On Wednesday, the House passed bills to delay the employer as individual mandates, the latter as a matter of “fairness” (seriously, the bill is called the “Fairness for American Families Act”). I didn’t exactly veil my thoughts about this maneuver last week—I think my exact words involved “willful ignorance” and “political theatre”, but the full post is here.
I’m not the only one with thoughts threading in that direction. My attention was recently called to a letter signed by a cohort of academic heavyweights; any health wonk worth her salt should recognize about a dozen names (or more). They deftly capture both the imprudence of putting off the individual mandate and how utterly disconnected it is from the employer mandate. An excerpt of the letter follows (emphasis added, footnotes removed, full letter here).
Without the [individual] mandate, some people will choose to gamble or to free-ride, undermining the fairness and financial stability of the health insurance system … insurance reform without subsidies and mandates has consistently failed. In the five states that have tried comprehensive insurance market reform without an individual mandate, healthy people chose to stay out of insurance, sick people took it up, and premiums increased. Only broad participation in insurance markets can end the cycle of insecure coverage and high costs.
The Obama Administration’s recent decision to delay ACA’s requirement that large- and medium-sized employers sponsor coverage for their employees or pay a penalty is independent of the individual mandate. The employer assessment is designed to bolster the ACA’s financing and to ensure equity between large firms who do and do not provide insurance. This assessment will have only a very small impact on employers, since 97% of firms with more than 50 employees already offer insurance. The individual mandate stands in stark contrast, as nearly one in five non-elderly Americans is currently uninsured.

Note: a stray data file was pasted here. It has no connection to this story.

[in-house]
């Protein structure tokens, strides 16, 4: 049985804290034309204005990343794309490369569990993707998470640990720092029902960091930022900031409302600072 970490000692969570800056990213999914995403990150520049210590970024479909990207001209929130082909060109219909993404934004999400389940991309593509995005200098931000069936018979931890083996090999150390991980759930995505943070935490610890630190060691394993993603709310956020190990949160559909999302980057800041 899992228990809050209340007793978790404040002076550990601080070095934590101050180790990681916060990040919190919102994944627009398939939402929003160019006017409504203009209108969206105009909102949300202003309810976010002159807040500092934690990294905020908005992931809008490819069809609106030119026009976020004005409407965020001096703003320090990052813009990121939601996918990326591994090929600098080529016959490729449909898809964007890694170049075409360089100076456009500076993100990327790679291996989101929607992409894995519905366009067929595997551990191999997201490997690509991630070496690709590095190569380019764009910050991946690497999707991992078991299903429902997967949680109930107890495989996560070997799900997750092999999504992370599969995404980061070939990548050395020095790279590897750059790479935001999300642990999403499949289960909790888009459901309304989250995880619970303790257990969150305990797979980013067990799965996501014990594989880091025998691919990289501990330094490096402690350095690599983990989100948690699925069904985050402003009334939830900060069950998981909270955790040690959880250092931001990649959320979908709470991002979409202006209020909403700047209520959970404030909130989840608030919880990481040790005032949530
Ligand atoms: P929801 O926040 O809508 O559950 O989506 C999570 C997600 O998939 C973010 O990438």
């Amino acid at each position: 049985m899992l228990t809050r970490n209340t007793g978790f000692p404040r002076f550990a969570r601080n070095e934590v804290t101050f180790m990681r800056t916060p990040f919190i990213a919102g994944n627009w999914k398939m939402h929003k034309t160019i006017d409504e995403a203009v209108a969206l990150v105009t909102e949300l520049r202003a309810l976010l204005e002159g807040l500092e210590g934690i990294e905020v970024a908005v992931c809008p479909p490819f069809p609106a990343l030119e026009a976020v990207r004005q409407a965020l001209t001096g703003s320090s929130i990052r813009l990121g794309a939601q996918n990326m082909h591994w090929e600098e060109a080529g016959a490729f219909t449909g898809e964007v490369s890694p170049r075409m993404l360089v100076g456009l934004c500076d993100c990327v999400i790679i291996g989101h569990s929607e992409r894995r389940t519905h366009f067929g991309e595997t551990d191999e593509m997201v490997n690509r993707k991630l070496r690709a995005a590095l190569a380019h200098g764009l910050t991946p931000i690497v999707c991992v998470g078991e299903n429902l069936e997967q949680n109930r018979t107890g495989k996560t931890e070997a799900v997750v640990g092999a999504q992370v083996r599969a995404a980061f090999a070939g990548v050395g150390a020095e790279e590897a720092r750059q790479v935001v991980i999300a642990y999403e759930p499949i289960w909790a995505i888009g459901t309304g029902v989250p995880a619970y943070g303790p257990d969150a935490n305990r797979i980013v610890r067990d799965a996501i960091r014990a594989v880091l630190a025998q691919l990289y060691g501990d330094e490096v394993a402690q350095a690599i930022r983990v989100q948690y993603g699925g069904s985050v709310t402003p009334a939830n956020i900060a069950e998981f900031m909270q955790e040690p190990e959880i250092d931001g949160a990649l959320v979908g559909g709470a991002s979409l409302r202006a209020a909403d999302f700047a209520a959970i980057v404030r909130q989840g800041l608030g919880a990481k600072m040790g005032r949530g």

Delaying the employer assessment has almost no effect on the implementation of the ACA. The only important effect will be to raise one fewer year of revenue from this component of the law. In contrast, delaying the individual mandate would cut at the core of the vision of private-market based insurance market reform.
Requests to delay the individual mandate are really requests to gut the Affordable Care Act. Millions of Americans face immediate health care needs and financial challenges addressed by health reform. They cannot wait.
The Senate is not expected to pass either bill—and even if it did, the President has stated that he would veto both. Vetoing legislation that codifies the employer mandate delay seems counterintuitive, but Philip Klein suggests that signing such a bill “would be seen as a tacit acknowledgement that he acted outside of his authority by issuing a regulatory delay of the mandate.” I think he has a point, one that holds whether or not the Administration actually overstepped legal limits (here are the best critique and defense I’ve seen).
But, as the letter’s authors note, delaying the employer mandate is expected to have an extremely marginal effect on implementation and costs of the Affordable Care Act. Meanwhile, the Urban Institute anticipates that delaying the individual mandate would halve the number of people gaining coverage, with insurance attracting less healthy/more expensive enrollees. This isn’t idle speculation—Wednesday also brought news that nongroup insurance rates in New York are falling because the state has maintained stringent consumer protections without a mandate, resulting in some of the country’s highest premiums.
You don’t have to listen to me. The people who signed the letter include some of the most noted scholars in health economics and policy, and they haven’t minced words: we know better than to make this mistake on the national level._____________________________